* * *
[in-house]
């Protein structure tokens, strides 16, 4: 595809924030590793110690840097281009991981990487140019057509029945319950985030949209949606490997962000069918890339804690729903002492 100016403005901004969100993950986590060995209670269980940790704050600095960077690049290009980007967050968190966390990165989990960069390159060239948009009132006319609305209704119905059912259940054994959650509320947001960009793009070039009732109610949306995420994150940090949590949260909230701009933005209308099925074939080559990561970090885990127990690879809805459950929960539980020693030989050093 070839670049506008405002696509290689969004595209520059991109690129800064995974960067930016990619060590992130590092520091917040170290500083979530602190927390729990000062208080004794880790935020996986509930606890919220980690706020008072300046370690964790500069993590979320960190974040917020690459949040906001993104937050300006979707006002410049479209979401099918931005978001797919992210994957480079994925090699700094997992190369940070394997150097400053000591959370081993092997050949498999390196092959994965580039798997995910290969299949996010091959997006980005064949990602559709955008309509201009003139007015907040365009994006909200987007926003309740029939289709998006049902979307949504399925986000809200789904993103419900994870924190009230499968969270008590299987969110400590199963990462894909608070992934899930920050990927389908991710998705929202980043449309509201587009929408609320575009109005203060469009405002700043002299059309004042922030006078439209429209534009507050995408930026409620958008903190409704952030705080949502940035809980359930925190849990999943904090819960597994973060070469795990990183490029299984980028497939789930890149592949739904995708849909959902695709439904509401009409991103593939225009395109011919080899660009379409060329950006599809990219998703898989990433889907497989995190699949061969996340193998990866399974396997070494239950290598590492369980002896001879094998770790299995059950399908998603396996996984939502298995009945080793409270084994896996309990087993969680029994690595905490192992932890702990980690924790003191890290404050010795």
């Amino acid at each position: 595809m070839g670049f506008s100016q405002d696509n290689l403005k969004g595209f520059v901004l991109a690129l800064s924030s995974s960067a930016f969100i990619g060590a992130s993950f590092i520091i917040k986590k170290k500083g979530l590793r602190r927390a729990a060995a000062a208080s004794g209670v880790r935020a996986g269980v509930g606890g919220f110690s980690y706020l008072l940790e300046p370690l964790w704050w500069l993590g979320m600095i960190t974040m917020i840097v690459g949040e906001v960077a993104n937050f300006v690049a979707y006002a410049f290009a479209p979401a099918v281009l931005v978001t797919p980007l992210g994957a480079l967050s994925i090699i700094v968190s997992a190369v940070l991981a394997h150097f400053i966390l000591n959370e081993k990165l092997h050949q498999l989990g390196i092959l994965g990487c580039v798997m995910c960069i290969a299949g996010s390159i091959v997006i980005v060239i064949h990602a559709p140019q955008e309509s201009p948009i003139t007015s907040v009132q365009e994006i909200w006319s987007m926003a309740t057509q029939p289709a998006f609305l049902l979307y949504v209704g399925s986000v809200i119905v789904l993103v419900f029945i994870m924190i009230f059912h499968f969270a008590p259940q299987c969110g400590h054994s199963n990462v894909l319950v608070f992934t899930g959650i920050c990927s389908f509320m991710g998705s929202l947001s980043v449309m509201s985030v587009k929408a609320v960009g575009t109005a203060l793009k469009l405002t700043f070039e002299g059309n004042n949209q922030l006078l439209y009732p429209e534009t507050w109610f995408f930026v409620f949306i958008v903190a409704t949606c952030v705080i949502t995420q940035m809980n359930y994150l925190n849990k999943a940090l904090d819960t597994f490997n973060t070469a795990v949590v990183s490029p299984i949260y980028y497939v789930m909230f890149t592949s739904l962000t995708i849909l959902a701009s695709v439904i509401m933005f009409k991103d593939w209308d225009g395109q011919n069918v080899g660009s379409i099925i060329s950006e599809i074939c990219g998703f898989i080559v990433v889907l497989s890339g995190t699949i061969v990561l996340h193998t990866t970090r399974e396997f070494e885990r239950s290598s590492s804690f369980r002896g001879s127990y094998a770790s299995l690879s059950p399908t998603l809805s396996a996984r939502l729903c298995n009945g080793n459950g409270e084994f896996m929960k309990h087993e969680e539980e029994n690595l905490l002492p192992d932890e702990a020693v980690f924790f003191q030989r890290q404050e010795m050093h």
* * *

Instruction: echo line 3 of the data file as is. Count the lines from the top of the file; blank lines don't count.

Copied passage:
């Amino acid at each position: 595809m070839g670049f506008s100016q405002d696509n290689l403005k969004g595209f520059v901004l991109a690129l800064s924030s995974s960067a930016f969100i990619g060590a992130s993950f590092i520091i917040k986590k170290k500083g979530l590793r602190r927390a729990a060995a000062a208080s004794g209670v880790r935020a996986g269980v509930g606890g919220f110690s980690y706020l008072l940790e300046p370690l964790w704050w500069l993590g979320m600095i960190t974040m917020i840097v690459g949040e906001v960077a993104n937050f300006v690049a979707y006002a410049f290009a479209p979401a099918v281009l931005v978001t797919p980007l992210g994957a480079l967050s994925i090699i700094v968190s997992a190369v940070l991981a394997h150097f400053i966390l000591n959370e081993k990165l092997h050949q498999l989990g390196i092959l994965g990487c580039v798997m995910c960069i290969a299949g996010s390159i091959v997006i980005v060239i064949h990602a559709p140019q955008e309509s201009p948009i003139t007015s907040v009132q365009e994006i909200w006319s987007m926003a309740t057509q029939p289709a998006f609305l049902l979307y949504v209704g399925s986000v809200i119905v789904l993103v419900f029945i994870m924190i009230f059912h499968f969270a008590p259940q299987c969110g400590h054994s199963n990462v894909l319950v608070f992934t899930g959650i920050c990927s389908f509320m991710g998705s929202l947001s980043v449309m509201s985030v587009k929408a609320v960009g575009t109005a203060l793009k469009l405002t700043f070039e002299g059309n004042n949209q922030l006078l439209y009732p429209e534009t507050w109610f995408f930026v409620f949306i958008v903190a409704t949606c952030v705080i949502t995420q940035m809980n359930y994150l925190n849990k999943a940090l904090d819960t597994f490997n973060t070469a795990v949590v990183s490029p299984i949260y980028y497939v789930m909230f890149t592949s739904l962000t995708i849909l959902a701009s695709v439904i509401m933005f009409k991103d593939w209308d225009g395109q011919n069918v080899g660009s379409i099925i060329s950006e599809i074939c990219g998703f898989i080559v990433v889907l497989s890339g995190t699949i061969v990561l996340h193998t990866t970090r399974e396997f070494e885990r239950s290598s590492s804690f369980r002896g001879s127990y094998a770790s299995l690879s059950p399908t998603l809805s396996a996984r939502l729903c298995n009945g080793n459950g409270e084994f896996m929960k309990h087993e969680e539980e029994n690595l905490l002492p192992d932890e702990a020693v980690f924790f003191q030989r890290q404050e010795m050093h």